“These things are not things you would understand. You are just fourteen and they might be quite complex, but I love Aunty Hiba and she has been a pillar through this time your mother passed” I could tell from the way he stared at the coagulated mass of creamy Peak milk adrift about his tea that it was not his words he spoke. I could tell also that it was the words of Aunty Hiba that she had sat him on the edge of his bed after their episode of intimacy and then advised him on the best way to convey such news to his fourteen year old daughter. But what I did not understand was how he could look upon Aunty Hiba’s nakedness, say the words he wanted to about marriage and then drink from Mother’s MTN cup without guilt choking him, drink and wince when the Lipton scalded his tongue as if nothing had changed. I did not understand either how he could wear the Tony Montana fragrance that Mother had so loved, that she had made him wear every morning before going to the railroad and still let the words slide down his tongue without effort.

Sanusi had come up to my room that night after washing Father’s Nissan. He had fiddled with my nipples and then pulled my night dress over my head but I had not told father.

They were married the next week, in a brief ceremony held in our living room. I sat on the veranda that night and watched the rustle of the Shea trees that lined our front yard. I watched their tips touch laxly like mourners holding hands at a funeral. Before, Mother would make Sanusi pick the nuts into large baskets from which we would extract their ivory coloured butter, she would press the butter into slim long glasses and then use them to oil our feet during the Harmattan so that it lay like an ivory glaze over our skin.

I would sit on the veranda every day after that and listen to the door screech as father walked in. I would listen to Aunty Hiba say a weak “Welcome” in her convivial tenor that watered down every day. I would listen also to Father’s tired response, to the sound of their moans when he urged a kiss against her lips. And when the disputes began, when the door flung open rather than screeched, when Aunty Hiba’s “Welcome” was so gentle that I thought perhaps it was I who had imagined it, when father would pettifog about why she washed his orange tie instead of the blue, why she had put too much salt in the soup for dinner, when he would compare her to Mother who neatly placed his ties in order and woke by three to prepare his breakfast, I was on the veranda too.

Soon, I waited even for the sounds of their fights, for Aunty Hiba to tug at her belly and threaten Father with the child she carried in her stomach. I waited to hear Father’s quavering voice when he said “You know my daughter is outside, don’t tempt me”. I wondered for long what he meant by “Don’t tempt me” and I had asked Sanusi about it when he came up to my room those nights.

“Perhaps” he had said “They want to do the do, you know the kind of things I do to you” and he had tickled me till we both fell on the soft vita foam and I could feel his erection firm against my belly.

But I did not wonder for long, for on the night Aunty Hiba had flung the MTN cup at Father till it shattered against the wall and left yellow shards on the living room floor, he had said she had tempted him beyond limit before he had started to hit her. I knew because I heard the leather strap of his belt jab her gentle skin, because I smelled the dried tears that clung to the air when I had come in that night. I knew also because Aunty Hiba had slept on the couch and not in Father’s bedroom, because she had rummaged through Mother’s things to find Aboniki balm which she had applied all over her body till the atmosphere tasted of the foul smell.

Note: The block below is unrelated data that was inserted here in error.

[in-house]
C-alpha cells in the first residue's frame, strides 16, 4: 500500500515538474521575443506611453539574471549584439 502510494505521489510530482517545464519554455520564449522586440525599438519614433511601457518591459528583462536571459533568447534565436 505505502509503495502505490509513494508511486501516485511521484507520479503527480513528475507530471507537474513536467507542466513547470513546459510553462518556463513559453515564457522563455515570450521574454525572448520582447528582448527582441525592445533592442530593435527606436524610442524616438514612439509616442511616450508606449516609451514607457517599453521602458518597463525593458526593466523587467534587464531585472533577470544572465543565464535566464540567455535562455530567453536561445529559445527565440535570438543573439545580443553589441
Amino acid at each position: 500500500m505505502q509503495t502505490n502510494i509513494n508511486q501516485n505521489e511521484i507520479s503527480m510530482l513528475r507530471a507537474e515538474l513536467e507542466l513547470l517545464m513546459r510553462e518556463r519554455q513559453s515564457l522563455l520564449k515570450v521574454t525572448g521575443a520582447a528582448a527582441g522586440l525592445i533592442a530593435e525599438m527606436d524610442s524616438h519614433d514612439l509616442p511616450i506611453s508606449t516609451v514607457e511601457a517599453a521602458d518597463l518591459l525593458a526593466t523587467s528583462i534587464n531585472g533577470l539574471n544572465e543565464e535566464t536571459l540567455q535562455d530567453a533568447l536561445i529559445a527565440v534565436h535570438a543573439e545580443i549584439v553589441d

And the next day, after she had left at the crack of dawn speaking on the phone with a man she addressed plainly as Supervisor, Father had called me to his study.

“Zainab, some people would come” He had said “They would take you away. I’m so sorry, but they say they have to” his eyes were glassy from tears “They say they would put you in the best of those kinds of places. I’m sorry I can’t help you Zainab, I’m so sorry”

It was that day the Navy blue Volvo had ridden into our yard, the day I had watched Mrs Oleh fiddle with her diamond neckpiece.

Now, as I watched Mrs Oleh fiddle with her neckpiece and lady lead a girl clout in mufti into the common room, I thought for long about Father.

“I want you all to meet Sochukwuma, she’d be staying with us from now on” Mrs Oleh said “Remember we’re all sisters” she clasped her hands together before we went in a neat file to hug the new girl and then say the words “God bless you, he loves you, we love you more” like lady had so painstakingly taught us to say. Before, we would press a kiss to the lip of the new person, but the gesture had been stopped since Darlington had been fired. Since Mrs Oleh had caught Darlington being intimate with one of the girls in her bedroom. Mrs Oleh had not told us, she did not tell us such things. But we knew, the same way we knew Mrs Oleh was unmarried though there was a “Mrs” before her name, golden band on her ring finger and though wrinkles like folded paper creased her forehead.

I was making trimmed parts of the sunflowers into long strips that evening when I heard Mrs Oleh’s voice from down the stairs. Laila’s radio was blaring, the BBC newscaster was talking about a familiar name, Clinton, about an Improper sexual relationship seemly refulgent in her distinct English words. But Mrs Oleh’s voice carried from down the stairs.

“Zainab, the Minister called” She said.

And once more, I could see yellow shards splattered on a living room floor.


Caleb Okereke is a Nigerian writer.

         

 


MTN Cup: A Short Story by Caleb Okereke